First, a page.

Shock at plans to close youth homeless hostel

By Aideen O'Flaherty

HOMELESS young people could end up on the streets if the planned closure of a youth homeless hostel and supported apartments in the city centre goes ahead, according to a staff member of Lefroy House.

Lefroy House is located at Eden Quay in the city centre and provides the Nightlight emergency hostel service for children from between 12 and 17 years old, and there are seven apartments for homeless young people between 17 and 19 years of age, to help them to transition out of care.

Lefroy House Screen Shot 2020 12 08 at 17.32 1

Lefroy House on Eden Quay

A Lefroy House staff member, who asked to remain anonymous, claimed that up to a third of the young people who access services at Lefroy House – which serves Leinster – are from Tallaght, Clondalkin, Ballyfermot and Lucan.

Staff were informed at the end of last week that there are plans for the 24-hour Nightlight service, which is run by The Salvation Army, and the supported apartments, which are managed by Tusla, to shut in the New Year.

The news has been met with shock and frustration by staff members.

The staff member, who has worked in Lefroy House for nearly a decade, told The Echo: “We see a lot of young people who are out of their homes, whether it’s because of drug issues or mental health issues.

“Nightlight is a youth homeless hostel for kids in crisis, and some of the kids wouldn’t be able to return home.

“Home isn’t a safe place for them, and we provide a safe place for them.”

Lefroy House is open 365 days a year, and two years ago they switched to offering a 24-hour service, where previously young people would have to leave in the morning and come back in the evening.

The staff member estimates that between 80 to 90 children access the service annually, across both their Nightlight hostel service and the seven supported apartments to help older teenagers to transition out of the service and live independently.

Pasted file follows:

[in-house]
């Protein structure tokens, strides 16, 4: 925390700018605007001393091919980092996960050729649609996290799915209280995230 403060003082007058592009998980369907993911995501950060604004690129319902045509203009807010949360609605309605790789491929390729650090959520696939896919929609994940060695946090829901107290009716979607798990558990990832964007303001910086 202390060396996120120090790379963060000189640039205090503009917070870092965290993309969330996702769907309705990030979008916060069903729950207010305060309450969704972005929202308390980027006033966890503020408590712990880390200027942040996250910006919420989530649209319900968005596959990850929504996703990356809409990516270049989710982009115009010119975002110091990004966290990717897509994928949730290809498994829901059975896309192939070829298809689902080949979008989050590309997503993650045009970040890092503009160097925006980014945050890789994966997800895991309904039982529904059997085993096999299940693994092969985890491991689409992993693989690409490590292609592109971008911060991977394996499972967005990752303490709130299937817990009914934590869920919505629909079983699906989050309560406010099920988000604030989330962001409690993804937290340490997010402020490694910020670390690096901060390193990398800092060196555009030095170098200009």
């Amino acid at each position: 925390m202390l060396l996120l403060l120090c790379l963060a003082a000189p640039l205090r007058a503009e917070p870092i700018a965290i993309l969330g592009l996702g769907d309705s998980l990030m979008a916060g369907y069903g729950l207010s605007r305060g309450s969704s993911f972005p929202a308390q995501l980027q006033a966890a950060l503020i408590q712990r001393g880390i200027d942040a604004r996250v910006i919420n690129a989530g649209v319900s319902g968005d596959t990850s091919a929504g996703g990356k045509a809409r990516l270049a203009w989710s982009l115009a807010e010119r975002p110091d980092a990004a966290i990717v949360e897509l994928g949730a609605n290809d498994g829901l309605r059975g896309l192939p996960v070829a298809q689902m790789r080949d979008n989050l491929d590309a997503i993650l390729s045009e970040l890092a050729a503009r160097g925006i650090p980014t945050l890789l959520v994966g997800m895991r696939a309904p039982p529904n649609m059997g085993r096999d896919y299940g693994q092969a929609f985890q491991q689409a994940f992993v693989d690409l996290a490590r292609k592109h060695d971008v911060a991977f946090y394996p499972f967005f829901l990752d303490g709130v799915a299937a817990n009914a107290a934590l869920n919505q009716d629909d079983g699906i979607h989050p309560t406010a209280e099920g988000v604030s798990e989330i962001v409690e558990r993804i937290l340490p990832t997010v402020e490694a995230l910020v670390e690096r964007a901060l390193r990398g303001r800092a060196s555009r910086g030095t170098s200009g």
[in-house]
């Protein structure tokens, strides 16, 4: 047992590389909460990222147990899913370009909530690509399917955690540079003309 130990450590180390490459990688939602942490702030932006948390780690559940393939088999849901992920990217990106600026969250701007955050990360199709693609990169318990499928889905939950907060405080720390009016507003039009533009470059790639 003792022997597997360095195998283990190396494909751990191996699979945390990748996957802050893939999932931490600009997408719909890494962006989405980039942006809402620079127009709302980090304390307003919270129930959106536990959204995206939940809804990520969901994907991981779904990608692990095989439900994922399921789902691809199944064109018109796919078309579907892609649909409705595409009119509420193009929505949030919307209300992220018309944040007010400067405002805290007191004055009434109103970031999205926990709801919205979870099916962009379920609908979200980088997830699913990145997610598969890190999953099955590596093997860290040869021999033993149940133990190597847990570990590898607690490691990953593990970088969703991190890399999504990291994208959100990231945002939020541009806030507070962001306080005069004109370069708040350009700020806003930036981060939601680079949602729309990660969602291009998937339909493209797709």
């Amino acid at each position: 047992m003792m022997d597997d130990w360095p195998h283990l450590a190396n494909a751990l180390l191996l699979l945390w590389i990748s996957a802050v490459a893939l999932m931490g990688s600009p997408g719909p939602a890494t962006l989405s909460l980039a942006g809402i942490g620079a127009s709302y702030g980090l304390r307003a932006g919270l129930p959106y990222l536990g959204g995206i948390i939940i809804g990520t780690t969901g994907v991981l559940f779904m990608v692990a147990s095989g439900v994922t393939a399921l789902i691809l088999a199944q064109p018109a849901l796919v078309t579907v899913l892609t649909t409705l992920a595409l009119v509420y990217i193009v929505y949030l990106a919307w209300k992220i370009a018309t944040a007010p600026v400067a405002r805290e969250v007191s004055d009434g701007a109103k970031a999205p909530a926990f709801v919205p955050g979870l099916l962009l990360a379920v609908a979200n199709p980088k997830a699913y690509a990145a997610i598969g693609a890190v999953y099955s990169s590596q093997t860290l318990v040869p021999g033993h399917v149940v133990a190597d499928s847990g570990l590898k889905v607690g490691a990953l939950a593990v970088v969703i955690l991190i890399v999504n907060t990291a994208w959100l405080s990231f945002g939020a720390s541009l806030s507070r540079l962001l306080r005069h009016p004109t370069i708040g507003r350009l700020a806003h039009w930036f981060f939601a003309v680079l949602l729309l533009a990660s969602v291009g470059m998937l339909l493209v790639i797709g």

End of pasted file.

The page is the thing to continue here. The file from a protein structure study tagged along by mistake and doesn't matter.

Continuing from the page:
While the staff member is hopeful that another provider might be able to continue to offer something similar to the Nightlight service, they are concerned that the loss of the seven supported apartments will have a detrimental impact on people ageing out of the service.

“When they’re 19 they start the process of leaving, or they do it earlier if they feel ready to,” they said. “We’ll help them to get HAP and we go to viewings with them, but all of that will be gone.

“There’ll be 18-year-olds going homeless.”

According to the staff member, the service provides beds for 13 children a night when it’s at full capacity, and there are approximately 30 staff who work in Lefroy House, who are now expecting to face redundancy.

A spokesperson for Tusla said they are currently in discussions with The Salvation Army and new service providers about ensuring the continuity of emergency services for homeless young people next year, and they confirmed that The Salvation Army had notified them of their intention to cease operating the Nightlight service.

In relation to the aftercare support flats, Tusla said this service has “traditionally catered to a small number of young adults who have been transitioning out of care into independent living and who receive Tusla aftercare services.

“Tusla aftercare teams will continue to work with young people to ensure that they continue to have the appropriate supports going forward, and access to other housing supports such as CAS housing, student accommodation or others where needed.”

Malcolm Page, Assistant Director of Homelessness Services for The Salvation Army said: “The Salvation Army operates six major residential centres in Dublin, helping over 200 homeless adults.

“In addition, we offer a specialist emergency accommodation service for about 80 families with young children. The Salvation Army will continue to operate all these services, with over 400 beds in use every night in its centres.

 “However, in recent days we have informed staff in the Lefroy House facility in Dublin, which currently accommodates seven people on short-term stays, that it will close this facility next year.

 “Our aim is to enable the small number of young people who use this facility to be accommodated safely and securely in other support services and we will work with Tusla on transition arrangements. 

“The centre will continue to operate for the coming months to make this as smooth as possible.

 “This was a difficult decision but to stress, the proposed closure of Lefroy has no impact on other Salvation Army operations in Ireland.

 “While we are sad to close Lefroy House, it allows us to refocus our resources into essential services for adults and families.

“The long-term economic impact of the pandemic is already being felt, which makes our vital work with vulnerable adults and families even more urgent.”

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